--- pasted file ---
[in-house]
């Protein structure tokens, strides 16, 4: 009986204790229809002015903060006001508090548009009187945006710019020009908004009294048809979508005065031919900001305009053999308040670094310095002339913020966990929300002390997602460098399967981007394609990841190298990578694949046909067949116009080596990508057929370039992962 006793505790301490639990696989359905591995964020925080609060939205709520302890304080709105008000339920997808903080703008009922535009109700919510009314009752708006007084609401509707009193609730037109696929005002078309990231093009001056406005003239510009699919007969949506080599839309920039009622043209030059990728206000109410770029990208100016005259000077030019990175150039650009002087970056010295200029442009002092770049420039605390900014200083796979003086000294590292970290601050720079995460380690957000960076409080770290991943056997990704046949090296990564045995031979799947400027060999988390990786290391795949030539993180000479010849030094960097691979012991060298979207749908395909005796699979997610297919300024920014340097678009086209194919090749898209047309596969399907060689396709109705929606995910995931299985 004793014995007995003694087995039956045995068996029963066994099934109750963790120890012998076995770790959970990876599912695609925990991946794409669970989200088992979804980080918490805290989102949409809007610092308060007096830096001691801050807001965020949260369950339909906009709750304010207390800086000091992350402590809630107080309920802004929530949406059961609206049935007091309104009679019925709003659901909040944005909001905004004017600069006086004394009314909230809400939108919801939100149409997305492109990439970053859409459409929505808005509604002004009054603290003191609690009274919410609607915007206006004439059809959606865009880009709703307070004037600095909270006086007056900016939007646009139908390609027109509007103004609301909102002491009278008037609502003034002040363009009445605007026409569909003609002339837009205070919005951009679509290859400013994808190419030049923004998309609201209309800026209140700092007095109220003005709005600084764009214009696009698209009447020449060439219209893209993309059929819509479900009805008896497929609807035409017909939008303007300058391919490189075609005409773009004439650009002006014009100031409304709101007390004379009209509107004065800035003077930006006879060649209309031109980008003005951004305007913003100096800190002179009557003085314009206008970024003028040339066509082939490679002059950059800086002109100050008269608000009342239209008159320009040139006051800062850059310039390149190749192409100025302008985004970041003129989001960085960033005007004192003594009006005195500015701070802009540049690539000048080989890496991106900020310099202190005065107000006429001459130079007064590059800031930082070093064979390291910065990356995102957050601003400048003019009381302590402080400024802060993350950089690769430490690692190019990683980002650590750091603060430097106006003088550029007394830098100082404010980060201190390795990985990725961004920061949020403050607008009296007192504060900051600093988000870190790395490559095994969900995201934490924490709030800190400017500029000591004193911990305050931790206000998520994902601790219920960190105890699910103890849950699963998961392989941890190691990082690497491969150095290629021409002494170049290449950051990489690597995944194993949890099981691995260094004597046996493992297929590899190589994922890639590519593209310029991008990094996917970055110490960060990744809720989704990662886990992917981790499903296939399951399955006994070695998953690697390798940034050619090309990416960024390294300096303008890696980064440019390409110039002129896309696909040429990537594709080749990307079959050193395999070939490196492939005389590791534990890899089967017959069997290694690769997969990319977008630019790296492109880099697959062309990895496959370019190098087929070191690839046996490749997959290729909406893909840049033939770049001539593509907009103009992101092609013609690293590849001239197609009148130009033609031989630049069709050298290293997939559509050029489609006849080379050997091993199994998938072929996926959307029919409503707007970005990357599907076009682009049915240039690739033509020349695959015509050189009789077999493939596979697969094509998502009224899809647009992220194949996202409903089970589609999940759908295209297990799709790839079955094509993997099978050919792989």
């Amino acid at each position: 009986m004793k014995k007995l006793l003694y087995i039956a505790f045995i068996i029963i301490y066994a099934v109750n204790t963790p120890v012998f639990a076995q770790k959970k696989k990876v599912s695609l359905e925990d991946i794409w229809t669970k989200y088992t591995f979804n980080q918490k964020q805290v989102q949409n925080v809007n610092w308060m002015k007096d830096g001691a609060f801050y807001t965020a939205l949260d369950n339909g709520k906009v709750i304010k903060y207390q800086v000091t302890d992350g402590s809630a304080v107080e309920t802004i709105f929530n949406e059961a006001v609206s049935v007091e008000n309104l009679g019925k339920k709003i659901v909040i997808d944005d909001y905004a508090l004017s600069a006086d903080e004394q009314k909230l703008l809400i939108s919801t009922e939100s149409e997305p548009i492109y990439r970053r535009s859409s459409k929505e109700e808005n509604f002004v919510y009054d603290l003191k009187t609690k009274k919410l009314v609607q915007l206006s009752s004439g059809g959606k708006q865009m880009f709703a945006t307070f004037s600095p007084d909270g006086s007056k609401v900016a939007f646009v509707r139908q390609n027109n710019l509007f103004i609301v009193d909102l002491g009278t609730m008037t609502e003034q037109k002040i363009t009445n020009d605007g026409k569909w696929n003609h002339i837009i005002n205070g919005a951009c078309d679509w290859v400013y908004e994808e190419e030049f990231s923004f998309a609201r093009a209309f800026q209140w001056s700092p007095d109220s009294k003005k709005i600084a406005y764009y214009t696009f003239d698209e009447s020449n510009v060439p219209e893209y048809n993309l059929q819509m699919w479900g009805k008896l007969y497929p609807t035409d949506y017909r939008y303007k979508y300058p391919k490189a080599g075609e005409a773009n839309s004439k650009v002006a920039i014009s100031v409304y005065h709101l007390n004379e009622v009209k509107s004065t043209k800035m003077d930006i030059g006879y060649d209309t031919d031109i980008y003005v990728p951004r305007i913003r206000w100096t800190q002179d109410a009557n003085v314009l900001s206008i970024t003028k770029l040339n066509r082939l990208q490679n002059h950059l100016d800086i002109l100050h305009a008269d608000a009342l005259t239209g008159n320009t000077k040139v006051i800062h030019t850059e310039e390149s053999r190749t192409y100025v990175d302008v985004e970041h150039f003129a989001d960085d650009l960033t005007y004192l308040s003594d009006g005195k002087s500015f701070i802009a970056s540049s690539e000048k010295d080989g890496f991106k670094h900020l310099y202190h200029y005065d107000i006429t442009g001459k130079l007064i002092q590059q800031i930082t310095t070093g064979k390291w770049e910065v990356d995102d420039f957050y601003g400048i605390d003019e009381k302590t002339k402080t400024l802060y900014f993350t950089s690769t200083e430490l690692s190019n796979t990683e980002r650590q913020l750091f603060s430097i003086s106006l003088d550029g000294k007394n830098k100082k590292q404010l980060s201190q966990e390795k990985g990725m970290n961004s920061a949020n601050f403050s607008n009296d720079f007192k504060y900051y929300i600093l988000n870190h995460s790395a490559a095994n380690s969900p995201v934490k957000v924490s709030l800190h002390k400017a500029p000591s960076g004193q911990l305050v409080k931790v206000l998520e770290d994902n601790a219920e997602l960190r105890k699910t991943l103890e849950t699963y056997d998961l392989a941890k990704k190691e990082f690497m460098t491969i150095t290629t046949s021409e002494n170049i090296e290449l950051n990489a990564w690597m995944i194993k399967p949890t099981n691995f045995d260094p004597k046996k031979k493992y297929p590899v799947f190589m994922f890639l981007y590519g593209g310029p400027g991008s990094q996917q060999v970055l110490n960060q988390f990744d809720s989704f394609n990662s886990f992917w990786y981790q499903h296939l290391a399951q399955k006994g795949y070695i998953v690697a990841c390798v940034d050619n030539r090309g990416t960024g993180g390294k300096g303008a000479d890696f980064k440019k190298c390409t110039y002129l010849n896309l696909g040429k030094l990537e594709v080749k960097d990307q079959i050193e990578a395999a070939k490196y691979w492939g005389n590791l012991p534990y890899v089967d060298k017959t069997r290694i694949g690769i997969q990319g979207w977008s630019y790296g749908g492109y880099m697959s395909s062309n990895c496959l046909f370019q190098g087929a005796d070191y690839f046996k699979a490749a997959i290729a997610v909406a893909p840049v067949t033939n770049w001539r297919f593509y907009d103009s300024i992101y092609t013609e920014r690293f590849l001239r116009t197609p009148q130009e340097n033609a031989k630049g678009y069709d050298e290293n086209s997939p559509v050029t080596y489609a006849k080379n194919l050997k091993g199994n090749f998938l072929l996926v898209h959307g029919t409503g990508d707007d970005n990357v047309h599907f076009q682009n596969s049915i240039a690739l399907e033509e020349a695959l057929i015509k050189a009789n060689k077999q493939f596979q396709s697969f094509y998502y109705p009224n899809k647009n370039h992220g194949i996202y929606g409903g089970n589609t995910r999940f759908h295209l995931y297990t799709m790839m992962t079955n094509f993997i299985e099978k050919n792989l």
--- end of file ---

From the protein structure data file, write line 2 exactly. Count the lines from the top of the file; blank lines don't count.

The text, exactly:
């Protein structure tokens, strides 16, 4: 009986204790229809002015903060006001508090548009009187945006710019020009908004009294048809979508005065031919900001305009053999308040670094310095002339913020966990929300002390997602460098399967981007394609990841190298990578694949046909067949116009080596990508057929370039992962 006793505790301490639990696989359905591995964020925080609060939205709520302890304080709105008000339920997808903080703008009922535009109700919510009314009752708006007084609401509707009193609730037109696929005002078309990231093009001056406005003239510009699919007969949506080599839309920039009622043209030059990728206000109410770029990208100016005259000077030019990175150039650009002087970056010295200029442009002092770049420039605390900014200083796979003086000294590292970290601050720079995460380690957000960076409080770290991943056997990704046949090296990564045995031979799947400027060999988390990786290391795949030539993180000479010849030094960097691979012991060298979207749908395909005796699979997610297919300024920014340097678009086209194919090749898209047309596969399907060689396709109705929606995910995931299985 004793014995007995003694087995039956045995068996029963066994099934109750963790120890012998076995770790959970990876599912695609925990991946794409669970989200088992979804980080918490805290989102949409809007610092308060007096830096001691801050807001965020949260369950339909906009709750304010207390800086000091992350402590809630107080309920802004929530949406059961609206049935007091309104009679019925709003659901909040944005909001905004004017600069006086004394009314909230809400939108919801939100149409997305492109990439970053859409459409929505808005509604002004009054603290003191609690009274919410609607915007206006004439059809959606865009880009709703307070004037600095909270006086007056900016939007646009139908390609027109509007103004609301909102002491009278008037609502003034002040363009009445605007026409569909003609002339837009205070919005951009679509290859400013994808190419030049923004998309609201209309800026209140700092007095109220003005709005600084764009214009696009698209009447020449060439219209893209993309059929819509479900009805008896497929609807035409017909939008303007300058391919490189075609005409773009004439650009002006014009100031409304709101007390004379009209509107004065800035003077930006006879060649209309031109980008003005951004305007913003100096800190002179009557003085314009206008970024003028040339066509082939490679002059950059800086002109100050008269608000009342239209008159320009040139006051800062850059310039390149190749192409100025302008985004970041003129989001960085960033005007004192003594009006005195500015701070802009540049690539000048080989890496991106900020310099202190005065107000006429001459130079007064590059800031930082070093064979390291910065990356995102957050601003400048003019009381302590402080400024802060993350950089690769430490690692190019990683980002650590750091603060430097106006003088550029007394830098100082404010980060201190390795990985990725961004920061949020403050607008009296007192504060900051600093988000870190790395490559095994969900995201934490924490709030800190400017500029000591004193911990305050931790206000998520994902601790219920960190105890699910103890849950699963998961392989941890190691990082690497491969150095290629021409002494170049290449950051990489690597995944194993949890099981691995260094004597046996493992297929590899190589994922890639590519593209310029991008990094996917970055110490960060990744809720989704990662886990992917981790499903296939399951399955006994070695998953690697390798940034050619090309990416960024390294300096303008890696980064440019390409110039002129896309696909040429990537594709080749990307079959050193395999070939490196492939005389590791534990890899089967017959069997290694690769997969990319977008630019790296492109880099697959062309990895496959370019190098087929070191690839046996490749997959290729909406893909840049033939770049001539593509907009103009992101092609013609690293590849001239197609009148130009033609031989630049069709050298290293997939559509050029489609006849080379050997091993199994998938072929996926959307029919409503707007970005990357599907076009682009049915240039690739033509020349695959015509050189009789077999493939596979697969094509998502009224899809647009992220194949996202409903089970589609999940759908295209297990799709790839079955094509993997099978050919792989």